Confusion reigns as convoy of fleeing civilians attacked in besieged Mozambique town

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Suspected Islamist insurgents attacked a convoy of fleeing civilians, including foreign workers, as fighting continued in a northern Mozambique town that is near a number of gas projects, security and diplomatic sources said.

At least one person was killed and a number injured in Friday's attack, according to the three sources and three organizations with employees inside a hotel where people have been taking refuge in the town of Palma.

Reuters could not independently verify the accounts. Most communications with Palma are down. Officials at Mozambique's foreign ministry, defence ministry and provincial government did not immediately respond to calls or had their phones switched off on Saturday. The national police said they were evaluating the situation, without providing further details.

Mozambique's government had said that security forces were working to restore order in Palma, which is adjacent to gas projects worth $60 billion led by oil majors including Total, after it came under a three-pronged attack on Wednesday.

Nearly 200 people had been sheltering in the Amarula Palma hotel during the attack, according to three diplomats and one of the organisations with people inside.

They included a Spanish resident and other foreigners who locked themselves in a protected room in the hotel, a Spanish diplomatic source told Reuters. Spain's foreign ministry confirmed there had been a Spanish citizen in Palma who managed to flee the town.

Before the ambush, rescue efforts had been underway with at least 20 people flown to safety in helicopters, said Lional Dyck, who runs Dyck Advisory Group, a South African private security company that works with Mozambique's government.

On Friday afternoon, some people attempted to escape in a convoy of vehicles but were ambushed just outside the hotel, according to Dyck, two diplomats and the organizations with people inside.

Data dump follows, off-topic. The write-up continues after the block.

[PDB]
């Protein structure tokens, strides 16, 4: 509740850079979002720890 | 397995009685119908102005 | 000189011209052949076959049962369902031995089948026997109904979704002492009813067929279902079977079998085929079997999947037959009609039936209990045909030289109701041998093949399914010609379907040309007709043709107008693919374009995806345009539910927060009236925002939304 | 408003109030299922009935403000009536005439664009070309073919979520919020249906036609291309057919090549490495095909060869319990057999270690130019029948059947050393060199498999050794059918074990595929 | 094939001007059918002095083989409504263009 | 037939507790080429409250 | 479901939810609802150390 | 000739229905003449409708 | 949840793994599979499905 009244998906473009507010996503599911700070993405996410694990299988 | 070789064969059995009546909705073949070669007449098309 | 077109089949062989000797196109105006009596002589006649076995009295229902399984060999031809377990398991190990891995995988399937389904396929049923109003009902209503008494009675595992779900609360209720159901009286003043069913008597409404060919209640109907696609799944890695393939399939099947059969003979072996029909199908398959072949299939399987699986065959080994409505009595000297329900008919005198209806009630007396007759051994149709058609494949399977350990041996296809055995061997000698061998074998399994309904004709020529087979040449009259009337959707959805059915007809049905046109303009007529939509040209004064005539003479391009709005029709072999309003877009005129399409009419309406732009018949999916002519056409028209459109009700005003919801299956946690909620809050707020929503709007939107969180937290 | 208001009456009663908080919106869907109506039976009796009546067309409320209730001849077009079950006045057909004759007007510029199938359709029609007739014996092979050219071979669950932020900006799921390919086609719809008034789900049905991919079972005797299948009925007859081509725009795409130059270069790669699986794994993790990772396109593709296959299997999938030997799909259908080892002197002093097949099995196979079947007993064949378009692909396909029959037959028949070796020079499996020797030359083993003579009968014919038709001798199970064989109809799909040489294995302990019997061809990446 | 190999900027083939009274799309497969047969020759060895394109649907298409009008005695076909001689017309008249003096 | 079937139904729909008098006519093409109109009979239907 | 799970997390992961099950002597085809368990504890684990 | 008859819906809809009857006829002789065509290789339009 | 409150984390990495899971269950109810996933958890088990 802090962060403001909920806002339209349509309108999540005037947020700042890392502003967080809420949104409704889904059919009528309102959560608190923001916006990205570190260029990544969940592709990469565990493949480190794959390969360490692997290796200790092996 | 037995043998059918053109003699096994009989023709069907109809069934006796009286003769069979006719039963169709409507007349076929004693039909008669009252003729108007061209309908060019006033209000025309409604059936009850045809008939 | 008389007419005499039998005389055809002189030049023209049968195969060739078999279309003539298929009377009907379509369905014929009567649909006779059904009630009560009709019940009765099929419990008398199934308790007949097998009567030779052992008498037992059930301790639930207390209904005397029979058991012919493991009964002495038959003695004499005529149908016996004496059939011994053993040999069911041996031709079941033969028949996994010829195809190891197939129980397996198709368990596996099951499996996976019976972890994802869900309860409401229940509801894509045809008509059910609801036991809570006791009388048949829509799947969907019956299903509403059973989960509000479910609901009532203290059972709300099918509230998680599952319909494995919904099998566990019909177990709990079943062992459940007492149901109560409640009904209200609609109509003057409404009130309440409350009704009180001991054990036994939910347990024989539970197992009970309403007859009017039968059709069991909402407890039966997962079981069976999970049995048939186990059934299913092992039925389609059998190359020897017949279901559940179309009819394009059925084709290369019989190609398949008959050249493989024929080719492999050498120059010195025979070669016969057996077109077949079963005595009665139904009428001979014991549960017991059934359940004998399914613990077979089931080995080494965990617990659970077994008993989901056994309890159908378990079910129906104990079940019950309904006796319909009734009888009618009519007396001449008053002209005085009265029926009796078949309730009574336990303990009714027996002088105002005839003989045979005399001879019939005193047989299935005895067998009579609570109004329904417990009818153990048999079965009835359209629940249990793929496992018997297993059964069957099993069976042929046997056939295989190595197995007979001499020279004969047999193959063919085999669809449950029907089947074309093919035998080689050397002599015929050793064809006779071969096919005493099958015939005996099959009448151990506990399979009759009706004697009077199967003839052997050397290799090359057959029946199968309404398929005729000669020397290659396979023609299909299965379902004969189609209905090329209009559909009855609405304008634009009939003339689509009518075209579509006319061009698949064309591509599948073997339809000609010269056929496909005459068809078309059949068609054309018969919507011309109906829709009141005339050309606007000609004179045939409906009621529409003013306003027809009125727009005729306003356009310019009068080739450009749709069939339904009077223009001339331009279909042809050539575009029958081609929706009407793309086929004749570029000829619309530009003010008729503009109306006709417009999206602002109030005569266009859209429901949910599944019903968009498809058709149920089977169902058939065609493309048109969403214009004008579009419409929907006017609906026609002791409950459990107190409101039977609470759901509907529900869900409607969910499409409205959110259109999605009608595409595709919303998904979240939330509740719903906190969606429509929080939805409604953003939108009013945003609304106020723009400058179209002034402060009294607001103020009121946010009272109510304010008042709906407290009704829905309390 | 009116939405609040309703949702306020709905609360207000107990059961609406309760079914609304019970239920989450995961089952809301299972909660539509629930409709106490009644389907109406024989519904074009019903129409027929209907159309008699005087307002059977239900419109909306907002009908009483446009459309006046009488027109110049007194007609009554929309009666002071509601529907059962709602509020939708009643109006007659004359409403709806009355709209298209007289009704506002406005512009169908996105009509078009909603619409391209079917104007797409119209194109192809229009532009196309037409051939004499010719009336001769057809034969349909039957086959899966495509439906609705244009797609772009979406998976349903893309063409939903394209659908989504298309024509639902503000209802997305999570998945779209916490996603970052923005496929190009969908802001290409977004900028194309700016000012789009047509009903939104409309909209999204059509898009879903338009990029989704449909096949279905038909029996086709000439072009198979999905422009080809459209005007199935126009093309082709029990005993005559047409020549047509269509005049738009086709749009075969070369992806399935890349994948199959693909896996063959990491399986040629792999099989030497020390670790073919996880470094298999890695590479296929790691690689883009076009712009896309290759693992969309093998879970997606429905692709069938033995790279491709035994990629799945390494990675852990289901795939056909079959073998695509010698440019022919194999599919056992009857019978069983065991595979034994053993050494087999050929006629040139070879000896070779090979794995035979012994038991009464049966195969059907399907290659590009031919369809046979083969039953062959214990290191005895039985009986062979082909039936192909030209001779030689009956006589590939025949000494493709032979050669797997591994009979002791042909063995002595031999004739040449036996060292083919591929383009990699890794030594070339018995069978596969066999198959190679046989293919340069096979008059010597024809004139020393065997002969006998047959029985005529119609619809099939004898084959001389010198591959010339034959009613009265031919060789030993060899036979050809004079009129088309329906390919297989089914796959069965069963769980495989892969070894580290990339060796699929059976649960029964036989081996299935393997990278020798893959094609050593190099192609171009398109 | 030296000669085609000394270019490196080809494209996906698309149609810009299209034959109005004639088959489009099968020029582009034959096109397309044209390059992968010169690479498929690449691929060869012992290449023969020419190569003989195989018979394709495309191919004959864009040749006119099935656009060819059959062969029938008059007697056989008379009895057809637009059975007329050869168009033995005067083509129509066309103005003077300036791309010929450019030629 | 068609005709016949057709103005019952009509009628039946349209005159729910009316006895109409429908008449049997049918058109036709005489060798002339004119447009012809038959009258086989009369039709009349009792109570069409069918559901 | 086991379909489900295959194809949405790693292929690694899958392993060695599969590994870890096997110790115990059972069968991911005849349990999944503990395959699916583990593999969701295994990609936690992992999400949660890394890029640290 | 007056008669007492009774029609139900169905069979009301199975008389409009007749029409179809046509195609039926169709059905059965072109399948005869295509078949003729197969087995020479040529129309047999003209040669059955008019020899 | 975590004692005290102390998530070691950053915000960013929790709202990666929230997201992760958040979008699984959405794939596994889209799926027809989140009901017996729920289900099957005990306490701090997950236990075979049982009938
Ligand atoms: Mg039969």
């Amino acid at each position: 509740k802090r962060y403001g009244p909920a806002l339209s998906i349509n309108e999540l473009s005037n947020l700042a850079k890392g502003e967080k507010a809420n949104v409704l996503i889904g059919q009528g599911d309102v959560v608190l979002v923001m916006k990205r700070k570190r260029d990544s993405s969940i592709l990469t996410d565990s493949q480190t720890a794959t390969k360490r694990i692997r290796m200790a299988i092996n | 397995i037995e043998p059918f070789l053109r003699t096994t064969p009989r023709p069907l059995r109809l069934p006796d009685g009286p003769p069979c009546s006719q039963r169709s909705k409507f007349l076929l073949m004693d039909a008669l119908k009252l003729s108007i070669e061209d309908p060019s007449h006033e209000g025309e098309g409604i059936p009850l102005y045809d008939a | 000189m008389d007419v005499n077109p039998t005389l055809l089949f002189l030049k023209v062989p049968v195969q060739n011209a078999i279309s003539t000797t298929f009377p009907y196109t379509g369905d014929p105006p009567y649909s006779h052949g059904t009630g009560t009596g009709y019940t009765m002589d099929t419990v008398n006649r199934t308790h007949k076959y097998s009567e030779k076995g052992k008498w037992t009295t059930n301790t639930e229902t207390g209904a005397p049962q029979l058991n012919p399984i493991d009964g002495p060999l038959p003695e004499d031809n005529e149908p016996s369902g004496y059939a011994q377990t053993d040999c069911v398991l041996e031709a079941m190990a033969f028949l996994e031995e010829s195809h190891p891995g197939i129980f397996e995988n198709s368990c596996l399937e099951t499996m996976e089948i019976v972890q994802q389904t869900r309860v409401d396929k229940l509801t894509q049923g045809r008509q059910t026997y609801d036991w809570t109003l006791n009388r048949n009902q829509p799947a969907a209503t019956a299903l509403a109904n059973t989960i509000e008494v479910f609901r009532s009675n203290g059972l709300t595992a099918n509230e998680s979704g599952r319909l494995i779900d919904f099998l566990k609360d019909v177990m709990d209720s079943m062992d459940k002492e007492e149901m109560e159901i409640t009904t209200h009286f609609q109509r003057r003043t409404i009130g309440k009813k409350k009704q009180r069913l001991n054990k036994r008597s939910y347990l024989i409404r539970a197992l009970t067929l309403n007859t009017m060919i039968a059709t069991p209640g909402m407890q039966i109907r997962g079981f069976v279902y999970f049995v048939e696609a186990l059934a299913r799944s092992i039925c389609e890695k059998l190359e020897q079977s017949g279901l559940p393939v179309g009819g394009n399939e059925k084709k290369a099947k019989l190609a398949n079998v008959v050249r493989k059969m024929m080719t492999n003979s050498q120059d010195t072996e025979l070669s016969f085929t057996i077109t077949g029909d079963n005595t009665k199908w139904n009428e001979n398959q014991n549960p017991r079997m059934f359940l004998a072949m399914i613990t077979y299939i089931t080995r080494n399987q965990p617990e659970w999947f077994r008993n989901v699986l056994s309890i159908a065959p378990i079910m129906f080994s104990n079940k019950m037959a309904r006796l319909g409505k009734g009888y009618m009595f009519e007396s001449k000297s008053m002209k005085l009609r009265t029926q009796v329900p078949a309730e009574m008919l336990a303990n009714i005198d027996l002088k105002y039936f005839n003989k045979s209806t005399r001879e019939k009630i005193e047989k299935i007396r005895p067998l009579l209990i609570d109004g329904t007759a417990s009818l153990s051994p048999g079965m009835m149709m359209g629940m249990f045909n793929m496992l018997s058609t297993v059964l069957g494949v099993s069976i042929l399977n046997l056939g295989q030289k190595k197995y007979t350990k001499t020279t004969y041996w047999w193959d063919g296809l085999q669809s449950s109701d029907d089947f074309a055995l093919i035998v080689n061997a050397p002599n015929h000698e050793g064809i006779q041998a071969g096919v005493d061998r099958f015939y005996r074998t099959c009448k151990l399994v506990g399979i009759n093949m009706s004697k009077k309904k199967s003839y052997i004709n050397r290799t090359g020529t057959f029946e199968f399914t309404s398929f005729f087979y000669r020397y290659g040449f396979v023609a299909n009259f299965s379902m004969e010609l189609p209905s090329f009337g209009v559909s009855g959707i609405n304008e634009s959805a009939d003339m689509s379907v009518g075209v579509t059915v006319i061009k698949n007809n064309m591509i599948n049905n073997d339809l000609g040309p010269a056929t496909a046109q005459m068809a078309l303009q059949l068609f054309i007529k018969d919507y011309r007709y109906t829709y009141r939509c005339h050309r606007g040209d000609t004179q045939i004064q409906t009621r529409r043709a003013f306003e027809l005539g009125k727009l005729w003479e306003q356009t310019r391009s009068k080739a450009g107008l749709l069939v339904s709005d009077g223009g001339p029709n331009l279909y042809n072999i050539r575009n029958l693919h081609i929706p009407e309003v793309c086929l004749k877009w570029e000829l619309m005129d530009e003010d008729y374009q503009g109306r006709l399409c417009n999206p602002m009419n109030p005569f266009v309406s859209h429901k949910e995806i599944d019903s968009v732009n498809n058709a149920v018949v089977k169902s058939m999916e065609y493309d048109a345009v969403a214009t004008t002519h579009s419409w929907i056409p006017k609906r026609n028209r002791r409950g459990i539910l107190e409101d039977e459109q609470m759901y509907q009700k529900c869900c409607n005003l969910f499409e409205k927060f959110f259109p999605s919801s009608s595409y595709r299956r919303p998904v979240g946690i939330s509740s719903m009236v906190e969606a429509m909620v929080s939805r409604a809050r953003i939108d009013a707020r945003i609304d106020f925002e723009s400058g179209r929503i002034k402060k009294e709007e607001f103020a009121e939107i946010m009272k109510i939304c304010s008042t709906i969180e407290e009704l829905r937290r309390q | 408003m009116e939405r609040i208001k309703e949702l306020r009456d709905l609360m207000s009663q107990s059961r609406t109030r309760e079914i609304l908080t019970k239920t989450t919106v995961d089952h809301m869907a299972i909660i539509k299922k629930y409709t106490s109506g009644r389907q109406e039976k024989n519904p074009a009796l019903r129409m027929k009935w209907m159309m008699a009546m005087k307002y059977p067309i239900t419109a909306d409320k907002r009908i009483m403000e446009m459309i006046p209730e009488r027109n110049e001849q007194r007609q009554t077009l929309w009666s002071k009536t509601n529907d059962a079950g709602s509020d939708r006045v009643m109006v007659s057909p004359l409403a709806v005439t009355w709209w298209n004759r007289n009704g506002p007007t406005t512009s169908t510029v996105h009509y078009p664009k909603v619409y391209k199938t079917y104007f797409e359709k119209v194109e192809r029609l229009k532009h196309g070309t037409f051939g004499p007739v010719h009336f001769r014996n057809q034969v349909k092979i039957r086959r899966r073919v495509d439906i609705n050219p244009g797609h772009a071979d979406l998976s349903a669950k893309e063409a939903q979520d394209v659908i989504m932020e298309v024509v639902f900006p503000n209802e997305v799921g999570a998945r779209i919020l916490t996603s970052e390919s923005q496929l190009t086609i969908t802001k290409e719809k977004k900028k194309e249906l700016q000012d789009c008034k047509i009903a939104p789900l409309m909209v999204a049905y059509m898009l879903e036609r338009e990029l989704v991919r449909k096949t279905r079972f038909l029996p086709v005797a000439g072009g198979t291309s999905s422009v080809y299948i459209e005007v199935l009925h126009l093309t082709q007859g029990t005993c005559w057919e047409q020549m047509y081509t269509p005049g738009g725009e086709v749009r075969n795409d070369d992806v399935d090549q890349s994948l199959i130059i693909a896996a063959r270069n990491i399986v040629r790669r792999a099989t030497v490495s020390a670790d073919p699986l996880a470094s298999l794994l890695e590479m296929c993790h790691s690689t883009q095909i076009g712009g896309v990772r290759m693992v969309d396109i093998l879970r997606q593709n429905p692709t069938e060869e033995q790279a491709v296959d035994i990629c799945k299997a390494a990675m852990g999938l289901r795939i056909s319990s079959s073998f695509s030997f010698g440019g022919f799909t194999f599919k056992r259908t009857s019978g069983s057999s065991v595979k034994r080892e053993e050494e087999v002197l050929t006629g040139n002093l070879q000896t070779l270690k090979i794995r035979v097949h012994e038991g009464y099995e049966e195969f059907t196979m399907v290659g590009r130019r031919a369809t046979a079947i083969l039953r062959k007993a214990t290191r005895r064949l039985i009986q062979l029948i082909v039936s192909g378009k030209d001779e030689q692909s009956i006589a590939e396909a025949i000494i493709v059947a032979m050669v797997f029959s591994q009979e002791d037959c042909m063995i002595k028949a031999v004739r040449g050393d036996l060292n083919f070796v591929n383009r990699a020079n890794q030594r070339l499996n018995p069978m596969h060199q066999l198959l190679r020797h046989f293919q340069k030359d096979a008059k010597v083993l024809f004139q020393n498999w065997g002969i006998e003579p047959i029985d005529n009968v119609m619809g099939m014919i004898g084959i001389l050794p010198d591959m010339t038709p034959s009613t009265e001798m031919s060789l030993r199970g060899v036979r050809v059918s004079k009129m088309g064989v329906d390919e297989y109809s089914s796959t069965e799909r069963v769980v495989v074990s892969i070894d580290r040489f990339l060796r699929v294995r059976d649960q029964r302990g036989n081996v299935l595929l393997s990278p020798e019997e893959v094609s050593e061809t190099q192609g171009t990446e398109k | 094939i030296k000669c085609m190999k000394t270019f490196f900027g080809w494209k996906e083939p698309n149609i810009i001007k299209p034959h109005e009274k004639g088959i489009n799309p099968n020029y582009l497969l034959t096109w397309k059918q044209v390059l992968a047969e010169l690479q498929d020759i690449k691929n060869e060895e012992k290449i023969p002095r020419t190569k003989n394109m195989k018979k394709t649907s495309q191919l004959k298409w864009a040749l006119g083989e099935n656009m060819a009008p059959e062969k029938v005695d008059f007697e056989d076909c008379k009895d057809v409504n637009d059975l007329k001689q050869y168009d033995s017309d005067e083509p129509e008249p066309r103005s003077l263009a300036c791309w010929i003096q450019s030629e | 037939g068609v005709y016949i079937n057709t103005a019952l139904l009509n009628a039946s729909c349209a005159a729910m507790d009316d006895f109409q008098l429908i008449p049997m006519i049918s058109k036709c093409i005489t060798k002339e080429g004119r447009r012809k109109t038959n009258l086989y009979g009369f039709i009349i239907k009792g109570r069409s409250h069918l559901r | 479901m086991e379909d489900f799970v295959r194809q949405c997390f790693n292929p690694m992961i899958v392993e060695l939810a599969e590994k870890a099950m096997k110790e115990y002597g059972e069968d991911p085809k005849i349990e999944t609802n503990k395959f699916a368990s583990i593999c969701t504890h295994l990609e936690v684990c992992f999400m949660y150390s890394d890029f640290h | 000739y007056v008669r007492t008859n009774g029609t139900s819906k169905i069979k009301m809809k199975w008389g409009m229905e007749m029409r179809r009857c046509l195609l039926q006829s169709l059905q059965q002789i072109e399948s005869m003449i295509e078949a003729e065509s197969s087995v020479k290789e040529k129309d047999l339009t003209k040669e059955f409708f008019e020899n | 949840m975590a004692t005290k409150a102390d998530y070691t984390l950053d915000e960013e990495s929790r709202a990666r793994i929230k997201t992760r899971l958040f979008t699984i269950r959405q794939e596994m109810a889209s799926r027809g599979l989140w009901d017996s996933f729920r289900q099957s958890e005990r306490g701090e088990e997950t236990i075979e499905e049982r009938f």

Dyck said his helicopters evacuated more than 20 survivors on Saturday.

Some still missing

It was not immediately clear how many people, if any, remained in the hotel and how many were missing. Contacted via Facebook on Saturday, the hotel said it could not give any information.

South Africa's foreign ministry said some of its citizens had been affected by attacks on foreign nationals on Friday. It did not elaborate.

Cindy Cooke, a South African whose 21-year-old stepson Francois van Niekerk is in Palma, was frantically trying to get information.

His family had not heard from him since Wednesday, though rescuers had been to his location on Saturday and he was not there, she said.

"It's scary. Being there is no joke. They (the insurgents) are ruthless, just ruthless," she said.

Portugal's foreign ministry said one of its nationals had been injured in the attack on Palma but did not specify the circumstances. The person had since been rescued, and its embassy in Maputo was working to identify other Portuguese nationals who needed support, the ministry said in an email.

New York-based Human Rights Watch spoke to seven people in the town before communications were cut on Wednesday. They described people fleeing as gunshots rang out, bodies in the streets and insurgents firing at both people and buildings, the group said in a statement.

The province of Cabo Delgado, where Palma is located, has been the target of a simmering Islamist insurgency since 2017.

The attack on Palma, which is a logistics hub and is used as a base for multiple international firms looking to cash in on one of the biggest gas finds in a decade, came just hours after Total announced the resumption of works at its site after halting them due to security issues.

The French energy giant said Saturday evening it was suspending its gas operations in northern Mozambique following the attack.

"The remobilization of the project that was envisaged at the beginning of the week is of course now suspended," Total said in a statement.

(FRANCE 24 with REUTERS and AFP)